Making a Case for Hydrogen in the GSE Industry

Hydrogen-powered vehicles in the Ground Support Equipment Industry may be emerging in the not-so-distant future, writes Brian Weeks.

Hydrogen can be delivered in one of two ways for on-site storage and dispensing. Gaseous hydrogen deliveries are suitable for a very small fleet (1 to 3 vehicles) or for backup to an on-site hydrogen generation system. A standard tube trailer at 2,400psig with 60,000 cubic feet of capacity contains hydrogen with about the same energy content as 140 gallons of gasoline. The hydrogen is compressed on-site in order to be dispensed into a typical vehicle tank that stores hydrogen at 5,000psi. A system such as this would be simple and uses existing, proven technology, however it yields hydrogen at a relatively high per unit cost.

Another way to deliver hydrogen is in liquid form. Some hydrogen fueling stations are using delivered liquid hydrogen. The California Fuel Cell Partnership station in Sacramento, and Shell's first hydrogen station in Washington, D.C. use liquid hydrogen provided by industrial gas companies. It is an existing, proven technology. However, up to 40 percent of the energy content of hydrogen is required to convert it from a gas to a liquid. Also, the transportation and storage of liquid hydrogen adds considerable cost and there is a continuous boil-off of liquid hydrogen, which must be vented into the air.

On-site Generation of Hydrogen: Electrolysis

An on-site electrolyzer can generate relatively small quantities of hydrogen required to fuel two or three cars. Theoretically, the electricity for these stations could be provided by renewable solar energy or wind power, but they are typically operated from electricity purchased from the utility power grid. While the electrolysis process is very clean, the original source of the electricity is almost certainly at least partially derived from coal or other hydrocarbon fuels. The current generation of electrolyzers require between 55--70kWh of electricity to produce one kilogram of hydrogen (approximately the same energy content as a gallon of gasoline). A PEM fuel cell will then convert the hydrogen back to electricity at about 60 percent efficiency. This is a very expensive way to generate hydrogen and, while possibly appropriate for small fuel cell demonstration projects, it has significant cost barriers.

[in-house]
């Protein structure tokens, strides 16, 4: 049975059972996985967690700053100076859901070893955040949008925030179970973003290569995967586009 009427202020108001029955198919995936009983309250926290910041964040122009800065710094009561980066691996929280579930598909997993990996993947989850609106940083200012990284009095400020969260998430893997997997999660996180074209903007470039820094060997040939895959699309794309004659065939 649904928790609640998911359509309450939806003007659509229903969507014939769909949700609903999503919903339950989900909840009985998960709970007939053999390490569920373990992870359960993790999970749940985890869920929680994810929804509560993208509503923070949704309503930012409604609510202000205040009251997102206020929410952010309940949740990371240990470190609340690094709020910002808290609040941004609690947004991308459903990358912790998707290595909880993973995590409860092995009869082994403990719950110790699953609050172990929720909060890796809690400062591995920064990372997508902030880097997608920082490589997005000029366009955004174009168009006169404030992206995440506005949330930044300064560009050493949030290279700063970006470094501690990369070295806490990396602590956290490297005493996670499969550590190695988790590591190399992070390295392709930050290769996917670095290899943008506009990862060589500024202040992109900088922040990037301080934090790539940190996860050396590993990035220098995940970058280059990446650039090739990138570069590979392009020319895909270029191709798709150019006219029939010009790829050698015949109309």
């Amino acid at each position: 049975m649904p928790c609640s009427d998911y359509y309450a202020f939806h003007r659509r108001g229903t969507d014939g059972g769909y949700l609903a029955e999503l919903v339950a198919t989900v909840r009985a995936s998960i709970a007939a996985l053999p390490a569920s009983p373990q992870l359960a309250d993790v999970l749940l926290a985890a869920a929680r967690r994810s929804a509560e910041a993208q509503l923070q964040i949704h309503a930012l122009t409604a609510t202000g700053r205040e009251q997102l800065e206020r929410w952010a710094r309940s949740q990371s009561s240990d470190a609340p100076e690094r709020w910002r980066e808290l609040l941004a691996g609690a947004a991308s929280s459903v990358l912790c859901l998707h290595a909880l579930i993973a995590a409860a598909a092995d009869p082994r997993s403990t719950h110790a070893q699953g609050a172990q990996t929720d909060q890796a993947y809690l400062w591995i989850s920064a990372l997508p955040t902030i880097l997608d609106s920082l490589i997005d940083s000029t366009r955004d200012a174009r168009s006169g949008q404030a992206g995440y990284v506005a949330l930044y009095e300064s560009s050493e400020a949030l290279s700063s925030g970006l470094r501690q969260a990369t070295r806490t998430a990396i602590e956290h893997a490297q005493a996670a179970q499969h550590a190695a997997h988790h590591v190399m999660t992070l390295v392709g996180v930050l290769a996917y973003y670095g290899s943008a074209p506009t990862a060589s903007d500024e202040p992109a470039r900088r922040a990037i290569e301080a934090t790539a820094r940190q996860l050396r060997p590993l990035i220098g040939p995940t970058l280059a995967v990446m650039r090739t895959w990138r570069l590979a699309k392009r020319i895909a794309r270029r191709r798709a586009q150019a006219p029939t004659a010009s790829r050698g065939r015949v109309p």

On-site Generation of Hydrogen: Natural Gas Reforming

A promising alternative for generating hydrogen for airport fleet applications is to convert natural gas to hydrogen on-site. Most of the hydrogen currently produced in the world today is generated using a process called steam methane reforming. A steam methane reformer (SMR) can be scaled (most generate hydrogen in quantities up to several tons per day) down to a rate of 50--150 kilograms per day that is adequate for a small to medium sized fleet of hydrogen-fueled vehicles. On-site SMR's provide hydrogen that is lower in cost than either delivered hydrogen or hydrogen from electrolysis. Excess hydrogen generated by an on-site SMR can be used to generate electricity via a fuel cell for power generation. The biggest downside for this alternative is that SMR's are not widely available in this size range and are only just beginning to be deployed for fueling station applications.

A Hydrogen Fleet and Fueling Configuration for Airports

Airports are important early adopters for hydrogen technologies. In addition to environmental reasons such as emissions reduction for an airport ground support fleet, a hydrogen energy system, as depicted in Figure 7 can provide backup electricity for critical electronic systems in case of grid power failure. The system shown includes a basic hydrogen system which would provide "backup hydrogen" along with hydrogen generated from natural gas and dispensed to both on-road and off-road vehicles that are found at airports.

Long identified with emerging technologies, from the latest aircraft systems, security systems and even WIFI communications, airports are a good choice to deploy emerging technologies. Unique in their combination of quasi-government status, controlled access, high profile, multiple applications and availability of trained technicians, airports will be instrumental in proving the reliability and safety of hydrogen systems.

Clearly, embracing hydrogen has become a societal issue in which government has made the decision that economic, environmental and national security issues dictate the formation of a robust hydrogen industry. Airports and the GSE industry appear destined to play an important role in this process.

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